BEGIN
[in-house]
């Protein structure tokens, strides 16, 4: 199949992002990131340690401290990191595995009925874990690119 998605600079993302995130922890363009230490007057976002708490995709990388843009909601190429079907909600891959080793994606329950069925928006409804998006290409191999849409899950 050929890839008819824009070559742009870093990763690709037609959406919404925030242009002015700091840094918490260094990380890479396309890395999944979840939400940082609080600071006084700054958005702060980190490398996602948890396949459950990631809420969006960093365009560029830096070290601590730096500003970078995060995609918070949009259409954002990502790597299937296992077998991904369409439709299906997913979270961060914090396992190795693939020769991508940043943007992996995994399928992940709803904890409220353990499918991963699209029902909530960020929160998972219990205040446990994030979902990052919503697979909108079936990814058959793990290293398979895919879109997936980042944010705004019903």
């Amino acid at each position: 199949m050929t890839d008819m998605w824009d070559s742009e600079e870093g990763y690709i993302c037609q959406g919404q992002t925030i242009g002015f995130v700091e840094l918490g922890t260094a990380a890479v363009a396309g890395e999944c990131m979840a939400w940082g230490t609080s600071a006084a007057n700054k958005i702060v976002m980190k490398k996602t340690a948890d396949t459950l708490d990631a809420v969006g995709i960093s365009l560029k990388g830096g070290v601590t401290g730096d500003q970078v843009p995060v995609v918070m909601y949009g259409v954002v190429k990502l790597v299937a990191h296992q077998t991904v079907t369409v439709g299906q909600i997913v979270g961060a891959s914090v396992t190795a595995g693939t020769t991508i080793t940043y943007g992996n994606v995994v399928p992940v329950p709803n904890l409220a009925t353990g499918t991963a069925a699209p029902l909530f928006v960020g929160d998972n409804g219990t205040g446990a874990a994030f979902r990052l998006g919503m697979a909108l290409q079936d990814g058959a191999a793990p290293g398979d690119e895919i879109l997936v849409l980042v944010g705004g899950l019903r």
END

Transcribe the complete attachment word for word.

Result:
[in-house]
């Protein structure tokens, strides 16, 4: 199949992002990131340690401290990191595995009925874990690119 998605600079993302995130922890363009230490007057976002708490995709990388843009909601190429079907909600891959080793994606329950069925928006409804998006290409191999849409899950 050929890839008819824009070559742009870093990763690709037609959406919404925030242009002015700091840094918490260094990380890479396309890395999944979840939400940082609080600071006084700054958005702060980190490398996602948890396949459950990631809420969006960093365009560029830096070290601590730096500003970078995060995609918070949009259409954002990502790597299937296992077998991904369409439709299906997913979270961060914090396992190795693939020769991508940043943007992996995994399928992940709803904890409220353990499918991963699209029902909530960020929160998972219990205040446990994030979902990052919503697979909108079936990814058959793990290293398979895919879109997936980042944010705004019903």
């Amino acid at each position: 199949m050929t890839d008819m998605w824009d070559s742009e600079e870093g990763y690709i993302c037609q959406g919404q992002t925030i242009g002015f995130v700091e840094l918490g922890t260094a990380a890479v363009a396309g890395e999944c990131m979840a939400w940082g230490t609080s600071a006084a007057n700054k958005i702060v976002m980190k490398k996602t340690a948890d396949t459950l708490d990631a809420v969006g995709i960093s365009l560029k990388g830096g070290v601590t401290g730096d500003q970078v843009p995060v995609v918070m909601y949009g259409v954002v190429k990502l790597v299937a990191h296992q077998t991904v079907t369409v439709g299906q909600i997913v979270g961060a891959s914090v396992t190795a595995g693939t020769t991508i080793t940043y943007g992996n994606v995994v399928p992940v329950p709803n904890l409220a009925t353990g499918t991963a069925a699209p029902l909530f928006v960020g929160d998972n409804g219990t205040g446990a874990a994030f979902r990052l998006g919503m697979a909108l290409q079936d990814g058959a191999a793990p290293g398979d690119e895919i879109l997936v849409l980042v944010g705004g899950l019903r």